Againe this is yt to which Iudgment properly so called ought to be attributed. In practicall things it seem{s} to be very plaine yt it cannot be one yt thing yt judges practically what ought to be done or not done; \in Particular Cases {directing}/|,| and another thing yt commands action or willeth, but yt one & ye same thing doth both, yt is both judgeth and willeth Nay it may very well be questioned whether there be any difference at all betwixt yt Iudicrum practicè practicum yt is so often \barbarously Call {sic}Call/ menconed by Scholastick & ascribed by them to ye understanding as a distinct faculty from ye will & ye Will it selfe or yt Imperium yt commands ye action or whether they be not really one & ye self same thing. Or \Indeed/ rather, without dispute we may well venture to conclude; \hesitancy/ yt these are either nothing but 2 names for one & ye same thing, or else yt all ye difference yt is between them is not Rei but Raconis, in our mode of conception of them \onely/. Which being once perceived, yt vulgar controversy will \presently vanish {&}/ appear to be ridiculous whether ye Will doth always follow ye last practicall judgm.t or not It being really all one as if they should dispute whether ye will follow it self but yt opinion most absurdly falls\lse/ which determines \Negatively/ yt ye will doth not alwayes follow ye last practicall judgment, in their sense, yt is yt it dissents from it; which is all one as to assert yt one & ye same thing may dissent from itselfe. But it is very true yt ye Will & last practicall judgmt wch are really ye same thing do often dissent both from ye dictate of honesty which <8> is superiour Reason & from ye notionall understanding in us as also from yt Inferiour Reason which comparing ye future with ye present dictates more truly & impartially o.r own private utility. It determining it selfe to adhere to ye p.rsent appetite But ye not distinguishing of these two S|R|egions in ye Soul whereof the one is Nature ye other reduplicative selfe activity (to ye latter of which both Will & practicall judgment belong) hath caused so much intricacy \obscurity/ & confusion in this whole Controversy.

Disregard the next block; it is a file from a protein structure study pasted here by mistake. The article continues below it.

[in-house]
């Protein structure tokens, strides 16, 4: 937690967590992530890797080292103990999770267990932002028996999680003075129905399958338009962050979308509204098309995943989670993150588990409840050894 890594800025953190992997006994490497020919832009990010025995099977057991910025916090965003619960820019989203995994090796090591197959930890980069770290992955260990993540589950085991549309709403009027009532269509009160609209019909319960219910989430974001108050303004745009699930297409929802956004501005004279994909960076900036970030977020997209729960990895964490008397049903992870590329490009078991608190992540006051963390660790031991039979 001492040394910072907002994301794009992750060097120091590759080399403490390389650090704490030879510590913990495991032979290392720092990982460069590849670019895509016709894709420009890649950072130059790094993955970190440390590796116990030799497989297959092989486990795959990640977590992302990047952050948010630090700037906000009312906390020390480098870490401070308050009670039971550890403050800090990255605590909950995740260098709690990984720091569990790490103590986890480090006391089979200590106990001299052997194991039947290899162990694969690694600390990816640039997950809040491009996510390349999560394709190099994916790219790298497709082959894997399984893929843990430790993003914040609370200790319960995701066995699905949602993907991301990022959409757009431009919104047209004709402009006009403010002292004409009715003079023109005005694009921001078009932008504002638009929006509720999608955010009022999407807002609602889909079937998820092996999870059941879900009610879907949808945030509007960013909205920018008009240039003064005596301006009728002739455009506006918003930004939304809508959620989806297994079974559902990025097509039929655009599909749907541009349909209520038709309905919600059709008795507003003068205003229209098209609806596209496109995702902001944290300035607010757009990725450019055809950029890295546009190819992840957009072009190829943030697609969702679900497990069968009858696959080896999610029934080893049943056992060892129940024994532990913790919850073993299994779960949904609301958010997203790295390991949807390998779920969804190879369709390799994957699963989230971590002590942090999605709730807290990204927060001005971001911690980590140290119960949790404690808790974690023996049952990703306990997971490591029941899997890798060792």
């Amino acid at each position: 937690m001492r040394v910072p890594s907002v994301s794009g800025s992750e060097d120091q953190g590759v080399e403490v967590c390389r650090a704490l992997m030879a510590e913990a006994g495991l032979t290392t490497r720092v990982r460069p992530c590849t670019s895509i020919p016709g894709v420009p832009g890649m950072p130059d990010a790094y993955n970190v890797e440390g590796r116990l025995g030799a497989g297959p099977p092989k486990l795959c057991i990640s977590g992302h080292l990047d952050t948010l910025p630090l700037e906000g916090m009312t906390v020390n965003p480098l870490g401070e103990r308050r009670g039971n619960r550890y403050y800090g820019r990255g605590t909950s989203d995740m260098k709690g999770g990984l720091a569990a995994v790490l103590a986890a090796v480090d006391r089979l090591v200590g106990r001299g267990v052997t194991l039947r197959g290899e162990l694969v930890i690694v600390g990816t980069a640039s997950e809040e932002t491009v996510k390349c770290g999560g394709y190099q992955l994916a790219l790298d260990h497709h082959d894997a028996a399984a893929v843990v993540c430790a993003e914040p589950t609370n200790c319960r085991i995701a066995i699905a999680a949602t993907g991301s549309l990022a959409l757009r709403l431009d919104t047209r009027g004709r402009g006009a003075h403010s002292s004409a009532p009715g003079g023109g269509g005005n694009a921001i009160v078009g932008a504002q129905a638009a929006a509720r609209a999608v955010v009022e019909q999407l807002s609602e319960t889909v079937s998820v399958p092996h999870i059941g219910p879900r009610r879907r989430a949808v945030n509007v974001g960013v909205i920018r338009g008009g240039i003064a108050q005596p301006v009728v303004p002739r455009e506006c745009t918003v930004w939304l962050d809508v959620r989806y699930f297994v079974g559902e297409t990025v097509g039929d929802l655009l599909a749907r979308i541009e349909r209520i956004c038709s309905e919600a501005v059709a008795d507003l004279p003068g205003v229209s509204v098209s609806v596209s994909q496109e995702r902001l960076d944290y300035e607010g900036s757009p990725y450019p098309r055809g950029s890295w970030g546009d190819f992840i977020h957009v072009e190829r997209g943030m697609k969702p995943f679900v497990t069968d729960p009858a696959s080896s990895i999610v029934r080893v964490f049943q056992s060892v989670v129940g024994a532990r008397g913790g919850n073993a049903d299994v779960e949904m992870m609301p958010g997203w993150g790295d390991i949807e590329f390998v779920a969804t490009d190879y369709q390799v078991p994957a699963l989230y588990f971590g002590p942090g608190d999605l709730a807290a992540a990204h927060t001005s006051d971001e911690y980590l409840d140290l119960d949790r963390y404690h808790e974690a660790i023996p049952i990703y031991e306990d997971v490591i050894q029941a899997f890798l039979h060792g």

[1] A

Cite as: Ralph Cudworth, A Discourse concerning Liberty and Necessity: Phase 1 Part 3 (excerpt: pp. 1-8 of 261) [British Library Additional MS 4979] (c.1658-c.1663),, accessed 2023-12-01.